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Oct 5, 2018

Company that sucks CO2 from air announces a new methane-producing plant

Posted by in category: sustainability

Company says net negative emissions need to start now to limit global warming.

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Oct 5, 2018

Are You Sure Eighty Years Are Enough?

Posted by in categories: business, life extension

Sometimes, people say that around 80 years of life will be enough for them, but have they thought it through?

When asked how long they want to live, people often say no more than ten years above their country’s average lifespan. This, mind you, is in a world where aging is still inevitable; people know they won’t be in top shape during those ten extra years, and yet, perhaps hoping they might be an exception to that rule, they still wish they could get that little extra time. Even when told that they will live these extra years in complete health, the most common choice is the current maximum recorded human lifespan, which is roughly 120 years.

If we assume that no rejuvenation therapies are available to extend the time you spend in youthful health, then it is somewhat understandable if you don’t feel up for a very long life, because the odds are that its final decades will be increasingly miserable ; however, if rejuvenation therapies were available, and you could be fully healthy for an indefinite time, why stop at 120 years? Life extension advocates have probably all had their fair share of conversations with people who insist that 80-odd years will be more than enough for them, health or no health—worse still, some don’t care about preserving their health precisely because they think that 80 years is a sufficiently long time to live.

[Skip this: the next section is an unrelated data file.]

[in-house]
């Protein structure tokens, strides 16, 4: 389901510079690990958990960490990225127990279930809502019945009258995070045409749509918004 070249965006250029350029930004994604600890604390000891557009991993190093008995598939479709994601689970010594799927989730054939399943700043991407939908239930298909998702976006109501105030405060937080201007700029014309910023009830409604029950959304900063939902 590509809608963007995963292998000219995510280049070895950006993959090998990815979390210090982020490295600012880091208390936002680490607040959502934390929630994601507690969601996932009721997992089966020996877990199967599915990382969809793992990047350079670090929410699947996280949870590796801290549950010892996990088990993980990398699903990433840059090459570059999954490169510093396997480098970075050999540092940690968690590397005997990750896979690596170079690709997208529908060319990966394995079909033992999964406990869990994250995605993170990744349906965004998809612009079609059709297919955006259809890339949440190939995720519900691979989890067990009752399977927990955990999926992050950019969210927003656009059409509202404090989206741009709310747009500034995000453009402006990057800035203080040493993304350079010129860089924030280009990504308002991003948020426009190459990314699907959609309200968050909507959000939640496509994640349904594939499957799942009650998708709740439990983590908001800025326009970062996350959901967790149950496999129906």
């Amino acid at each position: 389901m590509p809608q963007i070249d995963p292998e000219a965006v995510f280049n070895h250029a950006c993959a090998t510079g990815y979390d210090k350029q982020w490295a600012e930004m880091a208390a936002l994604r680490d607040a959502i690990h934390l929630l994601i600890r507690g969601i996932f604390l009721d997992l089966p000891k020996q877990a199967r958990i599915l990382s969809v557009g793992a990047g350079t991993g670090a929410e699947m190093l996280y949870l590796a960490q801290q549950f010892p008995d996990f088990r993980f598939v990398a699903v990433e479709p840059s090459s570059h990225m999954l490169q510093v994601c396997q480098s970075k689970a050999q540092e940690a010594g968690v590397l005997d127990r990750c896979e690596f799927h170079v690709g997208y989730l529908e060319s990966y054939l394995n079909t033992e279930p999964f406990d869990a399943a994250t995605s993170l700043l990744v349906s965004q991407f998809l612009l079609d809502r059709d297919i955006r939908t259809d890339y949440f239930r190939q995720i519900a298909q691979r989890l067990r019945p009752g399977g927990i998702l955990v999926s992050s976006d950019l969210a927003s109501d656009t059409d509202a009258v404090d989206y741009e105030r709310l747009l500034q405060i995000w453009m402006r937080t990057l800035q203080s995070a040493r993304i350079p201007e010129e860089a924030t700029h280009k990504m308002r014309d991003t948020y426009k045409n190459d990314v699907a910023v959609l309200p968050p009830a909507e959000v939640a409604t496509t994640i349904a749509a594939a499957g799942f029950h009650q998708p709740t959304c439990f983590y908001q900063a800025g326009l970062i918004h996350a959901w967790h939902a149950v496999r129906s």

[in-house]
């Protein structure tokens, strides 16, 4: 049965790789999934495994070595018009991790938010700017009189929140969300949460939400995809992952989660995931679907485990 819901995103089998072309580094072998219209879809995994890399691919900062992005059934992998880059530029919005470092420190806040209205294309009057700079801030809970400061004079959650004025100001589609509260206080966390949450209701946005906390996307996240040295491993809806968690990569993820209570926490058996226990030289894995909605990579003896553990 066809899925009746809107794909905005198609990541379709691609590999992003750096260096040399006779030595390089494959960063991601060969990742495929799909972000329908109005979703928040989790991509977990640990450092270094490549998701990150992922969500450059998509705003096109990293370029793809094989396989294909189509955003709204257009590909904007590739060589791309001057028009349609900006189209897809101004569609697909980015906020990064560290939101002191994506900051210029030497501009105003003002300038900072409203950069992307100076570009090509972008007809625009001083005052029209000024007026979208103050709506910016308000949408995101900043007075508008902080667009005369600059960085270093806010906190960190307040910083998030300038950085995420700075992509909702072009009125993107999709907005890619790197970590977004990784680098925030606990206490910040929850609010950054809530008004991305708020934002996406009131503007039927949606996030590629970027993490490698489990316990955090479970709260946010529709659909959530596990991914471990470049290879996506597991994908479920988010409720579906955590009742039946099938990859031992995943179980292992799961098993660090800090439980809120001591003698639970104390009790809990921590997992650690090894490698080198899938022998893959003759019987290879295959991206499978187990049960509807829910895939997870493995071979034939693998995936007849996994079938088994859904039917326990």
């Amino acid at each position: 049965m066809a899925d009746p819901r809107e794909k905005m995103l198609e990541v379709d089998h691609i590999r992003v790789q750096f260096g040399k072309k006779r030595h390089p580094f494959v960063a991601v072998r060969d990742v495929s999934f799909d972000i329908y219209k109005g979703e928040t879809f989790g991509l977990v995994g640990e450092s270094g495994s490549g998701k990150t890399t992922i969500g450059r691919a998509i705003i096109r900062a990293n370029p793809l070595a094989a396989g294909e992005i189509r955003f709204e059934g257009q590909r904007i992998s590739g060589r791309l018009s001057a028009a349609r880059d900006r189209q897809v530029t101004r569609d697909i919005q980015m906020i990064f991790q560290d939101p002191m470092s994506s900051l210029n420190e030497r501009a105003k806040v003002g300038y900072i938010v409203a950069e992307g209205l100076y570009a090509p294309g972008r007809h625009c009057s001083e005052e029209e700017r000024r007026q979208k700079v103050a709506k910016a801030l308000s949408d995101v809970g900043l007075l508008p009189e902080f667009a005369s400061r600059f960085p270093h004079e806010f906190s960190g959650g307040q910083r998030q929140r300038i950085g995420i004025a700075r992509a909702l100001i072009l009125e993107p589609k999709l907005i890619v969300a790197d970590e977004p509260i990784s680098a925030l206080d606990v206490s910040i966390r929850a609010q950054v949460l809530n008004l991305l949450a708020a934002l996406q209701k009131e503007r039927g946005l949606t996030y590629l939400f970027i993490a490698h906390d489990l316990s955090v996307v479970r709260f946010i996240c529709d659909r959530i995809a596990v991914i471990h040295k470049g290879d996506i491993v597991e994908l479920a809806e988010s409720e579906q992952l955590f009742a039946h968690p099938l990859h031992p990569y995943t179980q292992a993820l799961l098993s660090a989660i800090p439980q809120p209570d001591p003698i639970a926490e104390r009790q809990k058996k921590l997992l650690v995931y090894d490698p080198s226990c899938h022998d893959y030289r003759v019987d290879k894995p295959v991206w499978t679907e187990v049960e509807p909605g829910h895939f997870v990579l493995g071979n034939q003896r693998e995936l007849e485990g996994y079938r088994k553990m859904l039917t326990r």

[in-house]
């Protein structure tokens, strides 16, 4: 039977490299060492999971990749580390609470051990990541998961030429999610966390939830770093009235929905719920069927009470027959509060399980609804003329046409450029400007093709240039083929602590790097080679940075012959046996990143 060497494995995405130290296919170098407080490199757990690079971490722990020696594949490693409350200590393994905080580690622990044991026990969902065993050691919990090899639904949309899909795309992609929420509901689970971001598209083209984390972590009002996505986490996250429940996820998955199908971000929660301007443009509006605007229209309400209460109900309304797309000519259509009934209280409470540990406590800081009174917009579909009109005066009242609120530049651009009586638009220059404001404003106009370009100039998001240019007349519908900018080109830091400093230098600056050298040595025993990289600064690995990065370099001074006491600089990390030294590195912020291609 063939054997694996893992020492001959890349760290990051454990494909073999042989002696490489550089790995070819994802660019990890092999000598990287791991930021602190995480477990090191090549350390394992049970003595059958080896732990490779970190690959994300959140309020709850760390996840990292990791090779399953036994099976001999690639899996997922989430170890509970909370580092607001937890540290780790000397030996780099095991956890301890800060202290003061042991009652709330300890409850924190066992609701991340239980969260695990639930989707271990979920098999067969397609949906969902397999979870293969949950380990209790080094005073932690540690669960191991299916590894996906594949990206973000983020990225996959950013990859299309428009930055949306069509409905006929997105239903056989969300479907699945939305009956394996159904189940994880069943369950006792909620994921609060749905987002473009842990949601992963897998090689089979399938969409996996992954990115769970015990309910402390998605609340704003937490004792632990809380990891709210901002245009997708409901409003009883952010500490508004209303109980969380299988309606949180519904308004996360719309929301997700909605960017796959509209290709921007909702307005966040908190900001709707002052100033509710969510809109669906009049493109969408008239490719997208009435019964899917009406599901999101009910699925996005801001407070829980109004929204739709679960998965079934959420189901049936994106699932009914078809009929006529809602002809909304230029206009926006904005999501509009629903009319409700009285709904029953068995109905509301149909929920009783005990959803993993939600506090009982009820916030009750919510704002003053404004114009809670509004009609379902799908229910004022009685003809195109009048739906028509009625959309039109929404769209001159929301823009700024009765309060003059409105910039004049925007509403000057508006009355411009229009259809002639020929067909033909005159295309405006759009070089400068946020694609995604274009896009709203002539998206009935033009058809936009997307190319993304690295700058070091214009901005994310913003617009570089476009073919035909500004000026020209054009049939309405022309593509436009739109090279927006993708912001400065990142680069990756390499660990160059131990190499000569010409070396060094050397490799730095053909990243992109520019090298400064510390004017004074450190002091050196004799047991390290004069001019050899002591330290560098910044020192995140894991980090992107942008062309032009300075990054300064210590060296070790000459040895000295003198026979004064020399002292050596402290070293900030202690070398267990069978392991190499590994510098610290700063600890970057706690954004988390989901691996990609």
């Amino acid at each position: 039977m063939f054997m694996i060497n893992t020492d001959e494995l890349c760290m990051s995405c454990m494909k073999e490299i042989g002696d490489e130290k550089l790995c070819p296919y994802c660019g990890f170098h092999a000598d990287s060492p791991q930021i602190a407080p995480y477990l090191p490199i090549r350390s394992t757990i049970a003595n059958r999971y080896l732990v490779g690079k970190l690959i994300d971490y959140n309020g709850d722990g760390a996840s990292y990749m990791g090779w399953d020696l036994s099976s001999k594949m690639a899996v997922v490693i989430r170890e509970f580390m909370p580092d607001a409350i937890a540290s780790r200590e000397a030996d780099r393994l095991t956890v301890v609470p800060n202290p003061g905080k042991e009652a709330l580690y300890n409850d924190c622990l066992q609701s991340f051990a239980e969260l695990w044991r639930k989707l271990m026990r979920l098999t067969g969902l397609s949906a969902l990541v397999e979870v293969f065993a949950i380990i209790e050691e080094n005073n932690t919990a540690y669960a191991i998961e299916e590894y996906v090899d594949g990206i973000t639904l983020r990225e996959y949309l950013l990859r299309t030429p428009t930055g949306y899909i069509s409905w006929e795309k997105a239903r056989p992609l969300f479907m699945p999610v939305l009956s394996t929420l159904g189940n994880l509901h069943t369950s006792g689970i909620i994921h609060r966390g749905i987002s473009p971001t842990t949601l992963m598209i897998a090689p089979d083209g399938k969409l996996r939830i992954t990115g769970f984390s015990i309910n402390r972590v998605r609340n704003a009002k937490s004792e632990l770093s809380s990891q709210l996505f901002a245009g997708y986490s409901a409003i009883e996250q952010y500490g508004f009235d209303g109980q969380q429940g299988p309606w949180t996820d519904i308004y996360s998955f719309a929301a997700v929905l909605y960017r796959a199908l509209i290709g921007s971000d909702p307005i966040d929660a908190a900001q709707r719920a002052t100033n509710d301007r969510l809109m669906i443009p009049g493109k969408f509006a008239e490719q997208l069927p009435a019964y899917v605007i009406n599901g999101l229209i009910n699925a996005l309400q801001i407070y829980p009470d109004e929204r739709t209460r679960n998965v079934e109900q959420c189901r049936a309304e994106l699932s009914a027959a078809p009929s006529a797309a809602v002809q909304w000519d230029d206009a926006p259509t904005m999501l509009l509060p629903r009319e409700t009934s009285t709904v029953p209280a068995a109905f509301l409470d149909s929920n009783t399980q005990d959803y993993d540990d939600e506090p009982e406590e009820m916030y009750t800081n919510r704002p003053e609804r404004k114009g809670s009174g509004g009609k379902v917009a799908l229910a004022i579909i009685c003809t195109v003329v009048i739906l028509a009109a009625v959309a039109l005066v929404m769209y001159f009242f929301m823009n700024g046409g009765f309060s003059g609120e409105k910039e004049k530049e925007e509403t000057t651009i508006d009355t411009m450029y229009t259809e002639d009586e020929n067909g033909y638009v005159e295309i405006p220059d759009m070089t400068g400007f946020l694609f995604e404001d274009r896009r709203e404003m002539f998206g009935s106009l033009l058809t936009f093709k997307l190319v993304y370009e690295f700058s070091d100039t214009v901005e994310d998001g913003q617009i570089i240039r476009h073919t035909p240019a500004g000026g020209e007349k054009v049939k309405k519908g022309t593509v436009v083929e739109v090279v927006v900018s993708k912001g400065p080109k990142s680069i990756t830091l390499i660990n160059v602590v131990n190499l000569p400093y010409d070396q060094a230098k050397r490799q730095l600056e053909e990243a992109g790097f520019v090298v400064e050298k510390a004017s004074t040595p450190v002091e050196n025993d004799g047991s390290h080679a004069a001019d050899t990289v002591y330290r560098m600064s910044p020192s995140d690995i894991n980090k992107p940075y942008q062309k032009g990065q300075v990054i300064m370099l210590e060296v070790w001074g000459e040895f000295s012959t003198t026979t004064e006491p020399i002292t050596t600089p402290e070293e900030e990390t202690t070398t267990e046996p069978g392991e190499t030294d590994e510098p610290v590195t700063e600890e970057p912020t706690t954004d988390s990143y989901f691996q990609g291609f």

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Oct 5, 2018

How capitalism ruined our relationship with bacteria

Posted by in category: futurism

Rather stupid title (as so often), but interesting article nevertheless…

And it’s quite a filter. Our analysis of advertising images of bacteria from 1848 to the present day finds four broad conventions. Understanding these conventions shows how our relationship with this essential dimension of earth’s biome is subject to the aims and desires of the manufacturers of cleaning products.

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Oct 5, 2018